Looking back on the events of Sept. 11 is how the country can move forward, Gov. Bob Wise said at a Sunday afternoon memorial service in Cross Lanes.
"A year later we're more somber, we're more vigilant, we're more prepared and we're more united," Wise said. "We have much to remember and much to dedicate ourselves anew. "Our nation had to rise from grief, organize and pull itself together. It had to and has responded." About 100 people attended the "Remembering Our Heroes" memorial service at the Tyler Mountain Funeral Home and Memorial Gardens. Richard Bishoff, director of the Bartlett-Burdette-Cox Funeral Home in Charleston, said it was important to have a memorial service where residents could open up and remember the events of Sept. 11.
That's why directors from five area funeral homes worked for two-and-a-half months to organize the service, he said. "We wanted to honor the police and firefighters of the city and state who do their jobs day in and day out," Bishoff said. "We wanted to show them the kind of appreciation we have for them."
In his address, Wise stressed the importance of West Virginians in the war on terrorism. Two state residents, Sgt. Gene Vance and Staff Sgt. Anissa Ann Sherro, gave their lives in the war in Afghanistan, but many men and women across the state are doing their part to protect the United States, he said.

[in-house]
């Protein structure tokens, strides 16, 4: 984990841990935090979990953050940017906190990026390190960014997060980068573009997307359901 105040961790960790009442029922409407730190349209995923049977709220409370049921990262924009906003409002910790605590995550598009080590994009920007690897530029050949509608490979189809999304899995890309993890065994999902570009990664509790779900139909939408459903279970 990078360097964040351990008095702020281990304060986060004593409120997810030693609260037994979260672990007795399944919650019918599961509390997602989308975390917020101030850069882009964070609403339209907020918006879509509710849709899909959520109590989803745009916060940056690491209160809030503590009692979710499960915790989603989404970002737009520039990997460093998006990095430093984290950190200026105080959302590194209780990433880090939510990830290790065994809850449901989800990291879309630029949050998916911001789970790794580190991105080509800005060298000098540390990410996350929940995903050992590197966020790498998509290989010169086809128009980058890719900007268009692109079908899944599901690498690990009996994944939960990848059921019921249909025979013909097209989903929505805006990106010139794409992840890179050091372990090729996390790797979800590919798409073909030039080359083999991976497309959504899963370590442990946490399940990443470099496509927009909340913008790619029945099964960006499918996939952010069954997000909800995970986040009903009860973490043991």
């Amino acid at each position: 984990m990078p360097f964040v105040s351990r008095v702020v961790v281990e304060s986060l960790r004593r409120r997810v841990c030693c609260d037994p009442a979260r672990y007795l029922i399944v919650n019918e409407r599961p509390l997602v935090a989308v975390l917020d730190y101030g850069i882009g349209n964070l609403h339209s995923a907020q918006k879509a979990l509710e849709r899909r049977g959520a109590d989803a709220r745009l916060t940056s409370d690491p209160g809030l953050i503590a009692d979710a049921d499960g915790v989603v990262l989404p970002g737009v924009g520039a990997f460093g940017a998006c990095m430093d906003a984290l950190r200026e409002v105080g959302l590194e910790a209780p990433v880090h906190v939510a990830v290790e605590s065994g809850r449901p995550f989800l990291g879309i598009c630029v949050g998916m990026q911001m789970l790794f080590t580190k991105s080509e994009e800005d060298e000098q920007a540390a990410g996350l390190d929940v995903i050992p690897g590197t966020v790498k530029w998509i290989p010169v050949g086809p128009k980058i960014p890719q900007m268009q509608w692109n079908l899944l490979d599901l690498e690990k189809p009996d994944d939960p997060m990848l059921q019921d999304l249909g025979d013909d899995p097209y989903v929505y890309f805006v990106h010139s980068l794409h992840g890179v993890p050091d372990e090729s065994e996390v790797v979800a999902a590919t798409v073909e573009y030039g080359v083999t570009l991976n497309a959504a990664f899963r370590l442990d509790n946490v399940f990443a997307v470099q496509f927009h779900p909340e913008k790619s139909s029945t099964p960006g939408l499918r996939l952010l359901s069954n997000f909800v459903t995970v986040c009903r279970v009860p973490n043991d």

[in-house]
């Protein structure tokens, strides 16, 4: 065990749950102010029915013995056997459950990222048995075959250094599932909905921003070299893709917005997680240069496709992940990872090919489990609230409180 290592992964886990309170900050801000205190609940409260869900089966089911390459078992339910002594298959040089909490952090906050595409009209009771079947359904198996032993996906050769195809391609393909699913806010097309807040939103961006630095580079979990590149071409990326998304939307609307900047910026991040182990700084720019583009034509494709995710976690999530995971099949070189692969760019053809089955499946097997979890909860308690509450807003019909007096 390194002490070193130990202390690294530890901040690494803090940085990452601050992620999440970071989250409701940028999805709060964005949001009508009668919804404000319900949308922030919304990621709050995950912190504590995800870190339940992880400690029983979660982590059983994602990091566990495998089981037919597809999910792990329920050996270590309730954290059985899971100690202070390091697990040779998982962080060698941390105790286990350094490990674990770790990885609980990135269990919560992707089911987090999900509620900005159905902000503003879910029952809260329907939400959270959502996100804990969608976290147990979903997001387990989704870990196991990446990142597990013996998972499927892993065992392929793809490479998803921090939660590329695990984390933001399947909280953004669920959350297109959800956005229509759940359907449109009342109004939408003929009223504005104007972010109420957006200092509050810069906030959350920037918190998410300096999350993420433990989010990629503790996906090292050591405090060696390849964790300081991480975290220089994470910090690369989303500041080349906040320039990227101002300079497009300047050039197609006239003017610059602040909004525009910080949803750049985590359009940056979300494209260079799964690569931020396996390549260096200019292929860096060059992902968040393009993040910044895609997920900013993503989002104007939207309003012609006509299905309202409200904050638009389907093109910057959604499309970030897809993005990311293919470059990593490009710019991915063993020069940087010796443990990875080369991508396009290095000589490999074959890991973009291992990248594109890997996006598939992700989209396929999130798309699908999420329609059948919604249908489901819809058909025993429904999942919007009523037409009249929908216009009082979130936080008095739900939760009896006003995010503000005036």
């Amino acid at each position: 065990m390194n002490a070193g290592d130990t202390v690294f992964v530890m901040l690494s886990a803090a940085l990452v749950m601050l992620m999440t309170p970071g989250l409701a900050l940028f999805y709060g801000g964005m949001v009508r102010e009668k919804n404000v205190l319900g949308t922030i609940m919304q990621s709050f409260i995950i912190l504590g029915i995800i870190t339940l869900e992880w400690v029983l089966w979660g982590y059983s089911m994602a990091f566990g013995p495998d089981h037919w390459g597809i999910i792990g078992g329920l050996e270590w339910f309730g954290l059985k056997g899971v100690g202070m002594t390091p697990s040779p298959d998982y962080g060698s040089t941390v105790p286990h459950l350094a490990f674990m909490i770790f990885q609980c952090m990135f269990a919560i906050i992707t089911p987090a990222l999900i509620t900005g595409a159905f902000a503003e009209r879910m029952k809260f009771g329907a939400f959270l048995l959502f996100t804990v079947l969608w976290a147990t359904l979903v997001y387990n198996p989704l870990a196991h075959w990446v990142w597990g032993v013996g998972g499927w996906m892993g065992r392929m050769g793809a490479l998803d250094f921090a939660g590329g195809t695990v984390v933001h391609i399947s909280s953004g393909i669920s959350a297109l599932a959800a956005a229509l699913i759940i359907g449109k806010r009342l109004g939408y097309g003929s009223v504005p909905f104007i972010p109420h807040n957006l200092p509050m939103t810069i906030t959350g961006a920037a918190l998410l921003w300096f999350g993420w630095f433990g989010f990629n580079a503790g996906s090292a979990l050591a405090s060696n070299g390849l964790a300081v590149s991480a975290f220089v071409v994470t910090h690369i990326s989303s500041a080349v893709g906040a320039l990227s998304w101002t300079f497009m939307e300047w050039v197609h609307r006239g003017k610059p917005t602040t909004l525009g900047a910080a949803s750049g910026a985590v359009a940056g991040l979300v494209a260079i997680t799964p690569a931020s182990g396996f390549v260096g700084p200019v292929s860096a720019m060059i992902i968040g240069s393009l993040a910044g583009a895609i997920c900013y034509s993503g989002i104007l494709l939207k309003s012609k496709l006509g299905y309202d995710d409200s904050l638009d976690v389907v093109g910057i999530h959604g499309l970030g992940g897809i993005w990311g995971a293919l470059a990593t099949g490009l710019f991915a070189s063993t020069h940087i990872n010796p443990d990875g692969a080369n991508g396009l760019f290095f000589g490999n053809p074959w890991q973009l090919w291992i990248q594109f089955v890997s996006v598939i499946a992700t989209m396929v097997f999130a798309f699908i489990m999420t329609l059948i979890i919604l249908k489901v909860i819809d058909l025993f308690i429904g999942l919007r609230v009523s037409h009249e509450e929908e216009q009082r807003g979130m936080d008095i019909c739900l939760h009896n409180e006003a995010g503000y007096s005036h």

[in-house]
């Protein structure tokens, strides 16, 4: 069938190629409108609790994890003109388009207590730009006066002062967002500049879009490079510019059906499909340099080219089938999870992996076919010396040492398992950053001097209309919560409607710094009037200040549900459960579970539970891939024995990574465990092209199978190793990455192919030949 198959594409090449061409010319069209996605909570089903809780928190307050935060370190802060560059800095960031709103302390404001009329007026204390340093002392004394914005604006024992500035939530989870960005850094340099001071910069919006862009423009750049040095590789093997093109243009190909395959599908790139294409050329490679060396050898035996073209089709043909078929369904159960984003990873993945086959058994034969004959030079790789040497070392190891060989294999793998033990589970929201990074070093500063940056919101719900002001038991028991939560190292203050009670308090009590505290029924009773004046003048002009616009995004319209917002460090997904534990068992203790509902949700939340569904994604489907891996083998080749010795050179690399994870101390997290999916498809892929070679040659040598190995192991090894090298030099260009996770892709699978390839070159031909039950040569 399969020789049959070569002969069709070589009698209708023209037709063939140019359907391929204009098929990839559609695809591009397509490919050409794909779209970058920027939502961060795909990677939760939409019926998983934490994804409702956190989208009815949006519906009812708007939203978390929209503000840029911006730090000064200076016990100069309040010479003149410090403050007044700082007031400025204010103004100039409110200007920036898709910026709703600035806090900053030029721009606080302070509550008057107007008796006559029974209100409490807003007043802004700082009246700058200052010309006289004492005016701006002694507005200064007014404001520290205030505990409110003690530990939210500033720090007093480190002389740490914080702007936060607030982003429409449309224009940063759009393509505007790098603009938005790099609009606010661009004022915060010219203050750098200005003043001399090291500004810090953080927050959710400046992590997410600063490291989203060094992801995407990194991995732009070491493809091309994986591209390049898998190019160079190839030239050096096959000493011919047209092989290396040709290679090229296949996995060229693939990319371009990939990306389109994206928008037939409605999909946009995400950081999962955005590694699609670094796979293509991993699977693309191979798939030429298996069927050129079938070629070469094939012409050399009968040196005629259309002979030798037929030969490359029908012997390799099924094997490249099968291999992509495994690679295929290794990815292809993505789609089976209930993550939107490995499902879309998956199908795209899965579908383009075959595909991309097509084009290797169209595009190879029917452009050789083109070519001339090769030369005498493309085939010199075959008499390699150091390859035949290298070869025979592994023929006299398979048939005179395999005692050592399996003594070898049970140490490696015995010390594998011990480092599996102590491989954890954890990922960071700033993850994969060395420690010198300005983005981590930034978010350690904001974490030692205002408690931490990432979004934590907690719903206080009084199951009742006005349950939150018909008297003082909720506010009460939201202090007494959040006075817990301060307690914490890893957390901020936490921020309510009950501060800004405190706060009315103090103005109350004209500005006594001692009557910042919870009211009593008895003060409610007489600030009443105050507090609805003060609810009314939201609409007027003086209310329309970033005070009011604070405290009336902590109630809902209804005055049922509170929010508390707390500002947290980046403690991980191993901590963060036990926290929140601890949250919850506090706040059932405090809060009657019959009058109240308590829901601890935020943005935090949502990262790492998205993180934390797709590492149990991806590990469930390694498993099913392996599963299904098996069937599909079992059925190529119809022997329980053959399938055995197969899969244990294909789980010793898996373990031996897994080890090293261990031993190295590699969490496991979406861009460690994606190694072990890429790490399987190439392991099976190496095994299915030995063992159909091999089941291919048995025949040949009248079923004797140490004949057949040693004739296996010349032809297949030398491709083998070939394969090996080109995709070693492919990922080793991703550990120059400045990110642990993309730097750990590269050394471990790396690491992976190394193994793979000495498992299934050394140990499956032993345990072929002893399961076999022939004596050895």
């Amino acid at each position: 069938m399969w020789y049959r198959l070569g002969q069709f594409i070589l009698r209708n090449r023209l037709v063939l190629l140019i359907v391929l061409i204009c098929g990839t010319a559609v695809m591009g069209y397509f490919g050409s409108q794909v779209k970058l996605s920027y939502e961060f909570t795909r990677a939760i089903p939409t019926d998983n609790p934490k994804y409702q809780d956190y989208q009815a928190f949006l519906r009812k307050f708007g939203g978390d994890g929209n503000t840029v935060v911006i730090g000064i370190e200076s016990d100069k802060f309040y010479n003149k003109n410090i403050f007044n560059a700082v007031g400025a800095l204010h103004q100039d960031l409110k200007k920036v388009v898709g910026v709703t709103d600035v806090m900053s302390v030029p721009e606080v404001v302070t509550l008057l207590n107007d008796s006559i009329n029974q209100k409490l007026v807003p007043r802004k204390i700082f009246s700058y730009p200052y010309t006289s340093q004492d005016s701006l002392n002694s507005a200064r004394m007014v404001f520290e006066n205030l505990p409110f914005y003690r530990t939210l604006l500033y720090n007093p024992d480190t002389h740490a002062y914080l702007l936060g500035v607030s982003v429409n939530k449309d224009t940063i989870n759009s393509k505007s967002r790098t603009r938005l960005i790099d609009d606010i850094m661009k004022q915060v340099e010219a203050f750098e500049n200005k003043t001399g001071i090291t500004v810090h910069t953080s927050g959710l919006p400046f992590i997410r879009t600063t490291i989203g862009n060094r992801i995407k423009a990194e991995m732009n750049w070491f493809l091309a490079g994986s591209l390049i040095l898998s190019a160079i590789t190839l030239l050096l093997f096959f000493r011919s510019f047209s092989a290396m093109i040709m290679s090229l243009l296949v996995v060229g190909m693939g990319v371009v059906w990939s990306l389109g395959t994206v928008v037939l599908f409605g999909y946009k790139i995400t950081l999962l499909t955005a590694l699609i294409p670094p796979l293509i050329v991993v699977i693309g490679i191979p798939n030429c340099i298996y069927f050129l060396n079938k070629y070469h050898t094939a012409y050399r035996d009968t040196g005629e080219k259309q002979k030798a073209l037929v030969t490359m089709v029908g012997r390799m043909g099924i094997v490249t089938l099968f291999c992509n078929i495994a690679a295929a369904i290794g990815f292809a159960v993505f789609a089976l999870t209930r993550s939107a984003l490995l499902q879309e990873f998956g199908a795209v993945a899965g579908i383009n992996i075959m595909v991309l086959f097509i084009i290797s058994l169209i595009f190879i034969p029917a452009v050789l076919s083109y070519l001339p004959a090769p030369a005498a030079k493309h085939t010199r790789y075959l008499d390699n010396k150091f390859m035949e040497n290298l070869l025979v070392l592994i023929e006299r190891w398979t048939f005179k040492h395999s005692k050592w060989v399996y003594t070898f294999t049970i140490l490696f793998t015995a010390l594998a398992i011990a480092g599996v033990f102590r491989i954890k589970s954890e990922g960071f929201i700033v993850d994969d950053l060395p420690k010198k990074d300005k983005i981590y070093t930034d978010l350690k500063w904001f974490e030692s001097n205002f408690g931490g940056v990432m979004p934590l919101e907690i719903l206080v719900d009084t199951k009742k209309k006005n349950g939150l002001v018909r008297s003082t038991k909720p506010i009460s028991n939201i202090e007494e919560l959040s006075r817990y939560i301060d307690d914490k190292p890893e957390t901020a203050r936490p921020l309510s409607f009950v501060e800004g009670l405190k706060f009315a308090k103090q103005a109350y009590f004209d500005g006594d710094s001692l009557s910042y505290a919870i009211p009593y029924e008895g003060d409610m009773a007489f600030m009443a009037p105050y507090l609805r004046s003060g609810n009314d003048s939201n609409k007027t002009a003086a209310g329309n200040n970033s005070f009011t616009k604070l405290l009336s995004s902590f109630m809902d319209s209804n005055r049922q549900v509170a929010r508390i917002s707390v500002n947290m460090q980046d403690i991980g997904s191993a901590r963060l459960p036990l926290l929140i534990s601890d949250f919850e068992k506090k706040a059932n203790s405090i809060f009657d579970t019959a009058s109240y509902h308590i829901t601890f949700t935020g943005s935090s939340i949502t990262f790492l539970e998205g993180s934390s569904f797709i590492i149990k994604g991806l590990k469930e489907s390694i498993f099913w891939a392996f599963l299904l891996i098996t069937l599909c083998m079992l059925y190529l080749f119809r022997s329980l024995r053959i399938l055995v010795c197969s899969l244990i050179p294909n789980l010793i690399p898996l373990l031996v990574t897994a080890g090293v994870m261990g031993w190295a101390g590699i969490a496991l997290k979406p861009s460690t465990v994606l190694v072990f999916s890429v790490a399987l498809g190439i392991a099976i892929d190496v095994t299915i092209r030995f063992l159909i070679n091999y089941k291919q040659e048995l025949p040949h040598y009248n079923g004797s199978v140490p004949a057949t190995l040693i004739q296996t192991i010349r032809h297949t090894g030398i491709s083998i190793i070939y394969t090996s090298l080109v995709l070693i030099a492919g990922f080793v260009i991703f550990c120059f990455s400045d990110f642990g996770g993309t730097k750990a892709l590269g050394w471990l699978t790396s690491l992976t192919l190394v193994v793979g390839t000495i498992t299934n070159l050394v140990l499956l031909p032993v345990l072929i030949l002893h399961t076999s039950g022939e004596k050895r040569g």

"Anytime anything happens, firefighters, EMS squads and police scramble to respond," Wise said. The governor also spoke of those who responded to the 500 false alarms involving anthrax in the state within the last year. "They don't think of themselves as heroes, but they are," he said. Elkview resident Tom Black said he appreciated Sunday's ceremony. "It's a very sobering time that our nation is faced with," he said. "I just wanted to pay my respects. The ceremony was very, very nice." In addition to Wise, others present at the service included members of the West Virginia State Police, the Kanawha County Sheriff's Department, the St. Albans Fire Department, and the St. Albans High School ROTC color guard. Kanawha County Sheriff Dave Tucker said the service was for all Americans. "It's an honor to pay tribute to all the people who have died and are protecting our country," Tucker said. "But we're honoring all citizens. Today is a tribute to everyone." To contact staff writer Chandra Broadwater, use e-mail or call 348-5194.